“Yes!” I replied, at this point wide-eyed and nearly outside my body, buzzing with the idea of getting six vintage dining chairs for $60. “I could possibly pick them up Monday or Tuesday evening! Where are you located?” I messaged back to the seller eagerly. As I waited for their response, I tried to figure out how I was going to explain bringing a THIRD set of dining chairs into the house to my S.O. He’s pretty supportive of my furniture hoarding tendencies, but everyone has their limit. The wheels started churning in my brain…I could sell the set I had and refinish the other set to sell, plus, this set had two extra chairs that would come in handy should I have a dinner party for six…he’s a practical, logical man, he’ll understand why this is a better solution, surely (and in fact, he did).
It would be another few hours before I heard back from the seller (enough time to look up everything I could on how to spot authentic Cesca chairs…not that it mattered, I was going to buy the set regardless, but these are things I like to know). But finally, the answer came:
“You need to come get them tonight. I cannot hold them any longer and will be giving them to Goodwill if no one buys them by tomorrow.” Upon hearing this, I felt a little disheartened. It was late in the day already, and the warehouse where they were being stored was over an hour away. I also hadn’t even thought through how I’d get six chairs home (figuring I could work it out in the next day or two), and it was definitely too late to rent a van or truck at that point. Plus…were they worth all that effort? The deal I had palpitations over just hours prior suddenly didn’t feel so exciting anymore. The doldrums of Sunday night started to wash over me. “But I need to go to the grocery store/I have work I have to finish/I need to cook dinner/I’m tired and just want to relax…”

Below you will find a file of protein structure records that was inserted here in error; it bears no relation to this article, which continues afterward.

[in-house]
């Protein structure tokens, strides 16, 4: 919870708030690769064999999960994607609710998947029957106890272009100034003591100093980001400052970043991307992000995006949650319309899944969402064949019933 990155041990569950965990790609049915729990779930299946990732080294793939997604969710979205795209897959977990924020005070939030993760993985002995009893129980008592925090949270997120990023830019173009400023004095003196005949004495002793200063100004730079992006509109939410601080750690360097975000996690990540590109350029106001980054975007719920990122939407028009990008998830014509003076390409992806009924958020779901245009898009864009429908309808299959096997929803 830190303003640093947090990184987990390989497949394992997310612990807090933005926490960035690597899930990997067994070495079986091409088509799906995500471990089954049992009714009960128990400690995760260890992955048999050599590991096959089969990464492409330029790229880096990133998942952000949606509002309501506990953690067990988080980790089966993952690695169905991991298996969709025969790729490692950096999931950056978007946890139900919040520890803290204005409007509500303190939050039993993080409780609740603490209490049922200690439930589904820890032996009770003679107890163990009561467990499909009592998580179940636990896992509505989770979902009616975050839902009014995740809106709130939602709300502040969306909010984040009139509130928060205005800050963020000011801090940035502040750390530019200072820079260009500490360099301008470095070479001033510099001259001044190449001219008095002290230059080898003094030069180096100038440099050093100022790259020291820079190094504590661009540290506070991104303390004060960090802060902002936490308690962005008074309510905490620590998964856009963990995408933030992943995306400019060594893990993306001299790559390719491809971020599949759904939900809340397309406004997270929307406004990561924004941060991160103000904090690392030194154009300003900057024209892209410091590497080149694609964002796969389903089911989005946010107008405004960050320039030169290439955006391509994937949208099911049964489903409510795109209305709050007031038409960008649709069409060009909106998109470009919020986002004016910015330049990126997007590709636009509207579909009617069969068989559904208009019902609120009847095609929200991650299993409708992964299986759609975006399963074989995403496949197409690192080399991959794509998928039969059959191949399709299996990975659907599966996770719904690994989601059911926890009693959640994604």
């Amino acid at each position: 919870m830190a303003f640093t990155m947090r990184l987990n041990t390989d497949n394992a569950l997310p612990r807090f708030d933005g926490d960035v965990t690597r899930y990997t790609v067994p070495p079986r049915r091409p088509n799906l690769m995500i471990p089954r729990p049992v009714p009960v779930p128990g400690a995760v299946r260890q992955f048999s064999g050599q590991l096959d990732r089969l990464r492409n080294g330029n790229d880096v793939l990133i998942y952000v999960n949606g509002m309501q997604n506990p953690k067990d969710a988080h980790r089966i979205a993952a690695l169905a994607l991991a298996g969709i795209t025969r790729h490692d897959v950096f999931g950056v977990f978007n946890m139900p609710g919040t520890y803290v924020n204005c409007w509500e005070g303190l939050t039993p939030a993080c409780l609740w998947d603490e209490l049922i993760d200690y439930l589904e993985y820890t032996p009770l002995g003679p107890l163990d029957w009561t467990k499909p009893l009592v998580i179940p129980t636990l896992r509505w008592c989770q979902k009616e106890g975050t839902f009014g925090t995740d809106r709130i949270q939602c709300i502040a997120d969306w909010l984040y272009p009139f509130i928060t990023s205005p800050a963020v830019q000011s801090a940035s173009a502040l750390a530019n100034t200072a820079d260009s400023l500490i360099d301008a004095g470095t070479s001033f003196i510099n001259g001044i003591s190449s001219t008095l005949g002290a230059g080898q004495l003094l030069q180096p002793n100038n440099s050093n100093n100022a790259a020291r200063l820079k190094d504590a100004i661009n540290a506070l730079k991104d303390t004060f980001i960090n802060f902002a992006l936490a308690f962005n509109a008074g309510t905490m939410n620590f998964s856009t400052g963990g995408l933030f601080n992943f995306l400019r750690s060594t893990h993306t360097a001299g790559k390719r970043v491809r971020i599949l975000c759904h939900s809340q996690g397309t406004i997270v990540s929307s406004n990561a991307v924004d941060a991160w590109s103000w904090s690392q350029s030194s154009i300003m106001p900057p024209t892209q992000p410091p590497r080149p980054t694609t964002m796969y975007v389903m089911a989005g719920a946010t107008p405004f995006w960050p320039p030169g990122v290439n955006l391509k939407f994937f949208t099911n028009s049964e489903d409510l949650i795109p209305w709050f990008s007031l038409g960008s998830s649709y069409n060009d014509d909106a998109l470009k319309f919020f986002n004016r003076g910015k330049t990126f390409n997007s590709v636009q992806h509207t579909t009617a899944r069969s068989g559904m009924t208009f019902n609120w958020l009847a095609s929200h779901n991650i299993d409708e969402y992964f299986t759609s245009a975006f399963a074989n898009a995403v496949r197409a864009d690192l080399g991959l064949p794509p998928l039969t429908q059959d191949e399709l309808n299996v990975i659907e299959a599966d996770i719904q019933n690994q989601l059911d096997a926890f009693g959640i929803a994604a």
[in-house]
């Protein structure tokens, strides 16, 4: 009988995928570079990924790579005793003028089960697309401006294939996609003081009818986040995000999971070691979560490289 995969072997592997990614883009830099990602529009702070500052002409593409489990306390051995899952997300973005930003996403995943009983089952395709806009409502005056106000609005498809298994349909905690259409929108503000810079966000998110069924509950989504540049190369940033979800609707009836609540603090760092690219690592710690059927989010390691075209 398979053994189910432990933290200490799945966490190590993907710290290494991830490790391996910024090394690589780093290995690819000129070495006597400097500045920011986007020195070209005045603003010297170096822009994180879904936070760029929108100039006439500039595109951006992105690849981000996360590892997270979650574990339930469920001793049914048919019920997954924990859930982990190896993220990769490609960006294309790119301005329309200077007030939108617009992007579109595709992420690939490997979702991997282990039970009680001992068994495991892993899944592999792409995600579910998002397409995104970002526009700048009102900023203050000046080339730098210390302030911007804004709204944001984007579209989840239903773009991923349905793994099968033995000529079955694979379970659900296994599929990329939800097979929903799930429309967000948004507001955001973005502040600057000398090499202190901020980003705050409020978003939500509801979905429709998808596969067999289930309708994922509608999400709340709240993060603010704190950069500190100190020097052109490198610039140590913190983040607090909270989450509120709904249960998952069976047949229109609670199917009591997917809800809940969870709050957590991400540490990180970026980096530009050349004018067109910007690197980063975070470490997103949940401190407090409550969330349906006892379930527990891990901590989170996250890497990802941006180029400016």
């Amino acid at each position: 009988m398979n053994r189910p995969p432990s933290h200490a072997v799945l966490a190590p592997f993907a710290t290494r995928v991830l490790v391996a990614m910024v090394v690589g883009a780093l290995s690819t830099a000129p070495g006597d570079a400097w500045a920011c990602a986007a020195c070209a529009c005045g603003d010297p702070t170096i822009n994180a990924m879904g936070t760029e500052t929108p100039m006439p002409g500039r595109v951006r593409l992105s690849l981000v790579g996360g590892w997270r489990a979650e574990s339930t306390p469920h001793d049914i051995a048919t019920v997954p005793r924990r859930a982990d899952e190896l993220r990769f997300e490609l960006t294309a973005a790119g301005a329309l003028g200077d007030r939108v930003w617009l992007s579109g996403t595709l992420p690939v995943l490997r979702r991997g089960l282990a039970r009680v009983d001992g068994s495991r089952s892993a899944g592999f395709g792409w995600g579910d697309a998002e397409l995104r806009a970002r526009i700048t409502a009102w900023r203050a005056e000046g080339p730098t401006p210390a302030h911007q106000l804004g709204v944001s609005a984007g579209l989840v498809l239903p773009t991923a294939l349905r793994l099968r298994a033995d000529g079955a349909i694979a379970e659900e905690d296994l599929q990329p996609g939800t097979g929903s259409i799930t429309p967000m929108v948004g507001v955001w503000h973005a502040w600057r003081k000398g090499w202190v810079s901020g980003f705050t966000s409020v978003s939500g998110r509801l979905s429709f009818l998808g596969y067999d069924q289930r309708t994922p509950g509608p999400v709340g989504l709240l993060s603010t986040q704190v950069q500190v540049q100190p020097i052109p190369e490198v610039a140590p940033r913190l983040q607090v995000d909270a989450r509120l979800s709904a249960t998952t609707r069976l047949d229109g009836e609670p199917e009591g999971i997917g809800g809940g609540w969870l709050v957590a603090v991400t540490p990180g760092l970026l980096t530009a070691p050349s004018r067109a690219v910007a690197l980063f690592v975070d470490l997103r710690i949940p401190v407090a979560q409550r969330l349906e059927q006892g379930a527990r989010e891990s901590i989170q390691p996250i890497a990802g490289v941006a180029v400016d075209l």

I didn’t care if they were dollhouse furniture at that point, that was a crazy steal and my heart started beating a little faster.
“Come on, we’ll take both our SUVs up there and we can get them home that way!” said my super supportive (enabling?) pumpkin spice-latte-sipping friend. Chewing on the idea, I suddenly felt drained. Maybe it was me coming down from the high of a bargain, but I decided at that moment that if the seller wasn’t willing to hold the chairs for even just one more day, they just weren’t for me.
“Sorry, I’m going to have to pass” I wrote them, not hearing anything more from that point on.
I carried on with my Sunday, trying to forget the chairs that never were. The following day, I woke up in a panic, realizing I had made a grave mistake; wondering if I should call into work to go on a chair-saving pilgrimage to the Goodwill an hour north of me…in search of those Cescas (or “Cescas” because I will never know if they were authentic or not). But alas, I never did that.
Three years later, and I’ve never forgiven myself for not figuring out a way to get those chairs that fated Sunday night. I certainly do not remember what I made for dinner that evening, and likely, I didn’t even finish the work I intended to…but what I can’t forget is the constant sting of remembering the ones that got away.